Saturday March 24, 2018

Isabelle Dinoire,world’s first partial face transplant recipient dies due to cancer

49 year old, face transplant recipient dies in April after succumbing to cancer

Isabelle Dinoire, the woman who received the world's first partial face transplant with a new nose, chin and mouth, in an operation on Nov. 27, 2005 Source:VOA
  • Isabelle Dinoire succumbed to cancer at the Amiens University Hospital
  • French doctors had stunned the world 11 years back by announcing they had given Dinoire a donor’s nose, lips, chin and parts of her cheek.
  • It is not clear if her illness was related to the transplant.

A Frenchwoman who received the world’s first partial face transplant has died, 11 years after the surgery that opened the way for dozens of other transplants worldwide.

The Amiens University Hospital in northern France announced Tuesday that Isabelle Dinoire succumbed to cancer in April.

Her family wanted the 49-year-old’s death kept private.

Follow NewsGram on Twitter

The hospital did not release further details and it is not clear if her illness was related to the transplant.

But heavy use of immunosuppressant drugs had weakened her system.

Follow NewsGram on Facebook

In 2005, French doctors Bernard Devauchelle and Jean-Michel Dubernard stunned the world by announcing they had given Dinoire a donor’s nose, lips, chin and parts of her cheek. She had been disfigured in a dog attack.

Dinoire’s partial face transplant sparked worldwide controversy. Critics questioned the ethics and the long-term consequences of the operation. (VOA)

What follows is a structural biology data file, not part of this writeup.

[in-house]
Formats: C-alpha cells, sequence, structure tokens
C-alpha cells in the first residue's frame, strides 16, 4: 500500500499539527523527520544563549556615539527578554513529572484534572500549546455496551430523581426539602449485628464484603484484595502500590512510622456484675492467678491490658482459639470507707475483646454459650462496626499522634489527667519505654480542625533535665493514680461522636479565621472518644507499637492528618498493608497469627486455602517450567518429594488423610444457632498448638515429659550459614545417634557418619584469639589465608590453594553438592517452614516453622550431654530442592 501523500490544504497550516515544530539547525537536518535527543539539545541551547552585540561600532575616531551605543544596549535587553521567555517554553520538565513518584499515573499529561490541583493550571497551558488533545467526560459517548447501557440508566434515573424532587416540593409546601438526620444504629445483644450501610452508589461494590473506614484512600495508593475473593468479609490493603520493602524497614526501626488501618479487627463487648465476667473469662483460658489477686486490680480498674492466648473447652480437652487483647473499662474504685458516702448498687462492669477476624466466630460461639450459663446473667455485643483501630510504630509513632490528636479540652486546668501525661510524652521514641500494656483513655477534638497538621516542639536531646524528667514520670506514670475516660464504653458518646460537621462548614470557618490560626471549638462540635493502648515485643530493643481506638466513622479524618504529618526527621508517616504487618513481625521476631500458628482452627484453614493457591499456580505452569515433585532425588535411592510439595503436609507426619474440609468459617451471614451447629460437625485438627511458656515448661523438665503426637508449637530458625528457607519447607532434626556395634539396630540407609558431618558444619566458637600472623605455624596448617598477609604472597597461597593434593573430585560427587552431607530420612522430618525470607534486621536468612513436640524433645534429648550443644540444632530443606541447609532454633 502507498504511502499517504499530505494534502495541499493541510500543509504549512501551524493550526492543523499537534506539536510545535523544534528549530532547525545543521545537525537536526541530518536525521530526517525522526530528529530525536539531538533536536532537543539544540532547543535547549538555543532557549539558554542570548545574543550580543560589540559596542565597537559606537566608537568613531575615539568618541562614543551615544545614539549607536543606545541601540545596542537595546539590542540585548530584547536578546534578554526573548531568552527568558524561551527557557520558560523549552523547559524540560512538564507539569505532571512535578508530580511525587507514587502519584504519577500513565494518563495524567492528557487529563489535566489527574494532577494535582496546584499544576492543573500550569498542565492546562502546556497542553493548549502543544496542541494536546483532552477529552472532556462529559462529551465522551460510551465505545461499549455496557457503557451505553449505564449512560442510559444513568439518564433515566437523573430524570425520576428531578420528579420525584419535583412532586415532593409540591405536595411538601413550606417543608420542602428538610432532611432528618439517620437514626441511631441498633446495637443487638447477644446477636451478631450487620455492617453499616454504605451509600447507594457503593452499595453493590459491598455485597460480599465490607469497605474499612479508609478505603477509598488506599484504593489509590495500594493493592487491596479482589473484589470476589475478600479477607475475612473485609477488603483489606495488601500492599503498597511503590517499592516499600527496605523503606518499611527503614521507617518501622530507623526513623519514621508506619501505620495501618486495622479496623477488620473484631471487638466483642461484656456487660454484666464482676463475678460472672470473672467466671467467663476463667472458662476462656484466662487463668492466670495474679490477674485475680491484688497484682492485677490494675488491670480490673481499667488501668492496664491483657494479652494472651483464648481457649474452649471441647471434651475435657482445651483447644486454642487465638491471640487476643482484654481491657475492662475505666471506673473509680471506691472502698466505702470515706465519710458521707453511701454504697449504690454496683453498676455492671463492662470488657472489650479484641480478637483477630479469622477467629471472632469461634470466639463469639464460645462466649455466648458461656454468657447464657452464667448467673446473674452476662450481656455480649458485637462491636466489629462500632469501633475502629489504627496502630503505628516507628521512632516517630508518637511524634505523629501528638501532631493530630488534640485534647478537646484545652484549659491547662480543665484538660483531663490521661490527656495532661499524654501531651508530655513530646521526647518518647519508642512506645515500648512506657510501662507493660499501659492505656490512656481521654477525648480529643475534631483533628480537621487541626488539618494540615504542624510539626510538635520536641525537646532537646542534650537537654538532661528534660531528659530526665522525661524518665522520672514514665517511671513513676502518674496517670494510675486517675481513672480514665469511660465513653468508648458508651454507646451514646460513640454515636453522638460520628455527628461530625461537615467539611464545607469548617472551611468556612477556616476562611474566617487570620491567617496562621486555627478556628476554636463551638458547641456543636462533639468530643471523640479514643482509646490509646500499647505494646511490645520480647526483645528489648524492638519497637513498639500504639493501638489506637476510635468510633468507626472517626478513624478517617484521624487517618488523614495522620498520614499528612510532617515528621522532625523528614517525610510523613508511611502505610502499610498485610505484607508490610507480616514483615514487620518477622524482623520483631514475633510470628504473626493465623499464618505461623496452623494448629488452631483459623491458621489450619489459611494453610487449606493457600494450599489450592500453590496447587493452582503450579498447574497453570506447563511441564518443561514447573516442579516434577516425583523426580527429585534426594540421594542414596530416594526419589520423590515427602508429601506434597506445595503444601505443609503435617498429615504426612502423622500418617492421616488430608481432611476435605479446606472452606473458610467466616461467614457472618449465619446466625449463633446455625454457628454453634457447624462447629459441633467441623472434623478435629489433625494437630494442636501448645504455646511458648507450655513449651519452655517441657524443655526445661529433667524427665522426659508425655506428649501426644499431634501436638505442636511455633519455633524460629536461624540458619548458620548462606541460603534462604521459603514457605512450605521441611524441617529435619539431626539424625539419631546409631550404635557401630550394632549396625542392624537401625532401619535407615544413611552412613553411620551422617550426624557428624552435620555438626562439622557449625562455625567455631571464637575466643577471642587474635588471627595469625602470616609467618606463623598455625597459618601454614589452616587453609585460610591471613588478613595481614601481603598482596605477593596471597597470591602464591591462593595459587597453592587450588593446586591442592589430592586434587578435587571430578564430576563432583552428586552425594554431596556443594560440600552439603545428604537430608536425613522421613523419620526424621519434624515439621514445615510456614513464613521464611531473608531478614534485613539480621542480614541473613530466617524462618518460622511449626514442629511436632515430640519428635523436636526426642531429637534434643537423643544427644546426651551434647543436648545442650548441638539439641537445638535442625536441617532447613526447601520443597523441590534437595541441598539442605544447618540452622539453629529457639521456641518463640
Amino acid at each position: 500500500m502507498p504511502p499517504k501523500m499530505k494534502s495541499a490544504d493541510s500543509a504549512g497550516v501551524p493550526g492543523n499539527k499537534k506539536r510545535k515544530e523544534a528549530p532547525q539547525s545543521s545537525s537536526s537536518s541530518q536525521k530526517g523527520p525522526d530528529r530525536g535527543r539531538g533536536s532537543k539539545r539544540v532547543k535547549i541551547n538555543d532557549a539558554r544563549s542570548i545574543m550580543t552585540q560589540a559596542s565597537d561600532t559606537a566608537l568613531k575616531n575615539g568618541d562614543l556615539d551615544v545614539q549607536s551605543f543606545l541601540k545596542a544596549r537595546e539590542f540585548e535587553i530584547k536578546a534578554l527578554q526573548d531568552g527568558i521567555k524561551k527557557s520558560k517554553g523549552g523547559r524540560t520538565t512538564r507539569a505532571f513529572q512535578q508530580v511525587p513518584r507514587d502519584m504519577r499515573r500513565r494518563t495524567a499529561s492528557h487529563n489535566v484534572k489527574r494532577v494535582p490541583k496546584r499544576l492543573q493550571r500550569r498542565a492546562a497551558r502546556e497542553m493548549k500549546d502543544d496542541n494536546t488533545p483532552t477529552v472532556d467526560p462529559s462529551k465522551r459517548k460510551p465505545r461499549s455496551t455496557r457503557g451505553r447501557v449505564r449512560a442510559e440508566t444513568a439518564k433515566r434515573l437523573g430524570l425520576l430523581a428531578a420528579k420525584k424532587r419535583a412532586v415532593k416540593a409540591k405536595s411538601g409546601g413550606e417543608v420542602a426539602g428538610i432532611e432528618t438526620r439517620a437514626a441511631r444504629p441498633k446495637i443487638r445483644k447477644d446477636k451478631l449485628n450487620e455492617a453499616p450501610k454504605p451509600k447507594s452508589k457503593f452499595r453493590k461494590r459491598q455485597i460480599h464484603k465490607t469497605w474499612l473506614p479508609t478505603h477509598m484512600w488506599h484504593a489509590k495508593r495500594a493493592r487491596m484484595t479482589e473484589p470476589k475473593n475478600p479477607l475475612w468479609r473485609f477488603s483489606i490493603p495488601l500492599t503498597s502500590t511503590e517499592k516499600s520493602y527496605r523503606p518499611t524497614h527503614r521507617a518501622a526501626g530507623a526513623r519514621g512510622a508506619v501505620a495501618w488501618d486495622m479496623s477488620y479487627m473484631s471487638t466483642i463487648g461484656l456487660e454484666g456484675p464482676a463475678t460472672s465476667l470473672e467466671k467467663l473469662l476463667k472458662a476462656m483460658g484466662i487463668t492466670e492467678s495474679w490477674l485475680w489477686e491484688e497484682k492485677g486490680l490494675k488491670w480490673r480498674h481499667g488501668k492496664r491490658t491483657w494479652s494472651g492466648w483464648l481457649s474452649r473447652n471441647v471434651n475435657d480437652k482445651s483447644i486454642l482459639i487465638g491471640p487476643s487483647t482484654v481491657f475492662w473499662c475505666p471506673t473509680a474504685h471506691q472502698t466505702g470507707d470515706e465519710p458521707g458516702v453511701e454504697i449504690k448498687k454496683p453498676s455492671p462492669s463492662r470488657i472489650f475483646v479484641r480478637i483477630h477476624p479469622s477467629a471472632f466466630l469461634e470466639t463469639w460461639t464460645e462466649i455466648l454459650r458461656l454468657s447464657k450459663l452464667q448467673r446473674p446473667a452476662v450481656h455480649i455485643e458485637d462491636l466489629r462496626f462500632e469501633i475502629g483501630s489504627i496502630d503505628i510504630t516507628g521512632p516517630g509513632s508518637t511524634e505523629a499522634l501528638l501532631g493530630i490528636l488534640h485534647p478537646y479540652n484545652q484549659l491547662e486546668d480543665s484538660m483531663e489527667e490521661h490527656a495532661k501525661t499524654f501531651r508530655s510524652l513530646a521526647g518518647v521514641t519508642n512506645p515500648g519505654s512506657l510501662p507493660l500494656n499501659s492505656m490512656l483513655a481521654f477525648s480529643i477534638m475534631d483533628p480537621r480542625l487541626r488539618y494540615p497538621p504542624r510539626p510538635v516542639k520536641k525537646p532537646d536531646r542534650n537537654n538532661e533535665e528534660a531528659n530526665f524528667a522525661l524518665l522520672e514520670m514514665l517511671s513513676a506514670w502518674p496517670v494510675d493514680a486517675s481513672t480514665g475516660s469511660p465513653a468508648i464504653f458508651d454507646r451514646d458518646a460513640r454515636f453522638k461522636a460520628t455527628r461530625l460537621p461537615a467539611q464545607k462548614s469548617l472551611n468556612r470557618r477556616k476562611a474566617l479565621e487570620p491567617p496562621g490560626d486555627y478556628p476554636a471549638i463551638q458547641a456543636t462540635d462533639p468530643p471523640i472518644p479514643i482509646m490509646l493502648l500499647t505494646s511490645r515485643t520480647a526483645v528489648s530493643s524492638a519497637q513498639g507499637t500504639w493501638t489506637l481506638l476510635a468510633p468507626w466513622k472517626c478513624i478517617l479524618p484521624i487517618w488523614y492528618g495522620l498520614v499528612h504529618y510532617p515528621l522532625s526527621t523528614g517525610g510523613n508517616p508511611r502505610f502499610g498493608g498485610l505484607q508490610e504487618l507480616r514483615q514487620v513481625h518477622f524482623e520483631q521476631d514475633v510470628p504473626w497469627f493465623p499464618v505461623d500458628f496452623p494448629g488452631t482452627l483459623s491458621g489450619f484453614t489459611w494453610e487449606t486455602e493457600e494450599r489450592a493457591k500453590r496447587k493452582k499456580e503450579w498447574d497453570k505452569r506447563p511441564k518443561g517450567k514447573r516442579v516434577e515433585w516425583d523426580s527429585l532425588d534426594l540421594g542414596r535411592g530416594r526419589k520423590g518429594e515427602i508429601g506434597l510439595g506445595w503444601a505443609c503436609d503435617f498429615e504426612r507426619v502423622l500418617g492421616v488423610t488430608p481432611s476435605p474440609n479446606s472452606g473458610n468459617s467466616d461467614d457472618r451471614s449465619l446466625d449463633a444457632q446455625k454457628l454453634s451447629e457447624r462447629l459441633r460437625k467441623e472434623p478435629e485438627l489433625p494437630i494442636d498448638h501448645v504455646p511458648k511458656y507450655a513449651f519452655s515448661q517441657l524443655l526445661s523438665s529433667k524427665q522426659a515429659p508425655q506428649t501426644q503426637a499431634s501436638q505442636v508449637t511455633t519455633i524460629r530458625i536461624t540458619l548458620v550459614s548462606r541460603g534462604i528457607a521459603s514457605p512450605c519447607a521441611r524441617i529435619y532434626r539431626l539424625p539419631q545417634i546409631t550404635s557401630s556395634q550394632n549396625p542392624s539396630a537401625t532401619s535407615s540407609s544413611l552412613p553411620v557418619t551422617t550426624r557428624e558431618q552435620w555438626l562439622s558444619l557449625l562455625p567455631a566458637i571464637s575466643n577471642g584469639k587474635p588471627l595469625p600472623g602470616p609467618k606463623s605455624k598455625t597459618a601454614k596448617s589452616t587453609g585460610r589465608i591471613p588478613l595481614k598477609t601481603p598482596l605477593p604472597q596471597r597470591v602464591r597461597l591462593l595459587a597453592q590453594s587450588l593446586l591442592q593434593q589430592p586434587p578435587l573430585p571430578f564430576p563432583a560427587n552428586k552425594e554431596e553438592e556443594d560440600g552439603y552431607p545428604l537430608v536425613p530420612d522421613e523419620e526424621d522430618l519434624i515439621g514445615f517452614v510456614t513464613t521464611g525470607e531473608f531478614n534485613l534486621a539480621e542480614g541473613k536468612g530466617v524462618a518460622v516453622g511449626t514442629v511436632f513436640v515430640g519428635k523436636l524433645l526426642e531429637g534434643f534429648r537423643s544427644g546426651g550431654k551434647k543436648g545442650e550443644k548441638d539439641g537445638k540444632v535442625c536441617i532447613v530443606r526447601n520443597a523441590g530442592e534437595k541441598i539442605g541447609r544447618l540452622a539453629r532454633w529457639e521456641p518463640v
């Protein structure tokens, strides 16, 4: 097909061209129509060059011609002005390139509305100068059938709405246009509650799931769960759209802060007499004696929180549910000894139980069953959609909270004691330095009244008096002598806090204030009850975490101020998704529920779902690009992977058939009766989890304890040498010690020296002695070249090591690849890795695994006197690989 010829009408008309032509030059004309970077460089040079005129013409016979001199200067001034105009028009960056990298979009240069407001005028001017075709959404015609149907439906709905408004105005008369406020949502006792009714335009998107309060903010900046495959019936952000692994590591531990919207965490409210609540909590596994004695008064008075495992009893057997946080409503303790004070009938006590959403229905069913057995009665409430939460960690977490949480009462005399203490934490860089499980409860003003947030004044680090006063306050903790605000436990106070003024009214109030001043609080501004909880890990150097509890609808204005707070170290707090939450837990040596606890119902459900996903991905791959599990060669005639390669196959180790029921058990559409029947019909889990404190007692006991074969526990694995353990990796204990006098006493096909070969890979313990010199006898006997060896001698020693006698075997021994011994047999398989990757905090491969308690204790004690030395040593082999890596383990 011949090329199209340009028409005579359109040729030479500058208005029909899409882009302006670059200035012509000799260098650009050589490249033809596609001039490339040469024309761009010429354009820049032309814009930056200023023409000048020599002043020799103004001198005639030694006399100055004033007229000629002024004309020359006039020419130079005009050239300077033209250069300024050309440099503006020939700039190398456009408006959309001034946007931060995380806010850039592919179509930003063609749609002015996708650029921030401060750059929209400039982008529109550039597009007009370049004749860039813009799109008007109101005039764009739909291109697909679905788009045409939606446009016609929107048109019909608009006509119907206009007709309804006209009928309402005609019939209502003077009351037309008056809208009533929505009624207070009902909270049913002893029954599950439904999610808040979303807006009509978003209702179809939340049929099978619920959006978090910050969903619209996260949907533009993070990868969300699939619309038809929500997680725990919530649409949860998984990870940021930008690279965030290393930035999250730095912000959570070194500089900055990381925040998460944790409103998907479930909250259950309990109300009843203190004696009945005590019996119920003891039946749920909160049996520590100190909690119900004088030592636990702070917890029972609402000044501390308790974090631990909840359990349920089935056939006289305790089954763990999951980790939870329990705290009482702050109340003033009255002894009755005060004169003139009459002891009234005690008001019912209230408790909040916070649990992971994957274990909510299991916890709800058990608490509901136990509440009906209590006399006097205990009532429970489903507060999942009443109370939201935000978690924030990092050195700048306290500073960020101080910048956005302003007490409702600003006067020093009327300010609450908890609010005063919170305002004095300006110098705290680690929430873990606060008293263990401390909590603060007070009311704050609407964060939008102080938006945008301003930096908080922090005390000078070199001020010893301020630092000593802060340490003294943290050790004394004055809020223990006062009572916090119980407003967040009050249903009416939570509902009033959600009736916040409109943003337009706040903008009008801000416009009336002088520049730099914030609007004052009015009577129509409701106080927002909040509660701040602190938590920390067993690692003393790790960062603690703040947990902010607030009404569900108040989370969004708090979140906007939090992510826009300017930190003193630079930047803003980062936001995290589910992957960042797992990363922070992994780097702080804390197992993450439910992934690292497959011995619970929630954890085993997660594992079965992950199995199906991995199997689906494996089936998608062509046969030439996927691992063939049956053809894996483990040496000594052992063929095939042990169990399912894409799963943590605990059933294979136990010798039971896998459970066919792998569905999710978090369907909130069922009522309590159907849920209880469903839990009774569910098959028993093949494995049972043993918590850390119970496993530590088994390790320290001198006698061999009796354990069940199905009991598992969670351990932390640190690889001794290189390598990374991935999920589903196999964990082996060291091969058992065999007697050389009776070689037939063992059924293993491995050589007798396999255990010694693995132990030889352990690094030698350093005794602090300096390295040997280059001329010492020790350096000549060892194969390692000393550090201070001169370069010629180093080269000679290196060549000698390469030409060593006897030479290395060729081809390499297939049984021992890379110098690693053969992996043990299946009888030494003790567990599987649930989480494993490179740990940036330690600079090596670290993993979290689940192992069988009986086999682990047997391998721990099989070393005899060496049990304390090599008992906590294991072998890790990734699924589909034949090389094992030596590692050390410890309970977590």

Click here for reuse options!
Copyright 2016 NewsGram

Next Story

A Protein That Can Stop Cancer?

The research showed that LHPP emerged as the top favourite. Pixabay

Researchers have discovered a protein that prevents the uncontrolled proliferation of cancer cells in the liver.

The anti-cancer protein, called LHPP, can also serve as a biomarker for the diagnosis and prognosis of liver cancer, said the study published in the journal Nature.

The incidence of liver cancer, also known as hepatocellular carcinoma, is usually diagnosed at a very late stage when the liver is already severely damaged and hence overall prognosis is poor.

ALSO READ: World Cancer Day special: Fight cancer with hope and positive attitude

The researchers believe that detection of the anti-cancer protein LHPP as a biomarker may allow clinicians to provide better treatment options.

“It is striking that LHPP is present in healthy tissue and completely absent in tumour tissue,” said first author Sravanth Hindupur from University of Basel in Switzerland. Pixabay


In the study conducted in a mouse model for hepatocellular carcinoma, the researchers analyzed a total of more than 4,000 proteins, comparing them in healthy and tumour tissue.

ALSO READ: How gut bacteria, broccoli can help keep colorectal cancer away

Re-introduction of the genetic information for LHPP by the researchers was found to prevent the formation of tumours and maintain liver function.

“Similar to the mouse model, we also saw a striking decrease in LHPP levels in tumours of patients with liver cancer,” Hindupur said. (IANS)

Next Story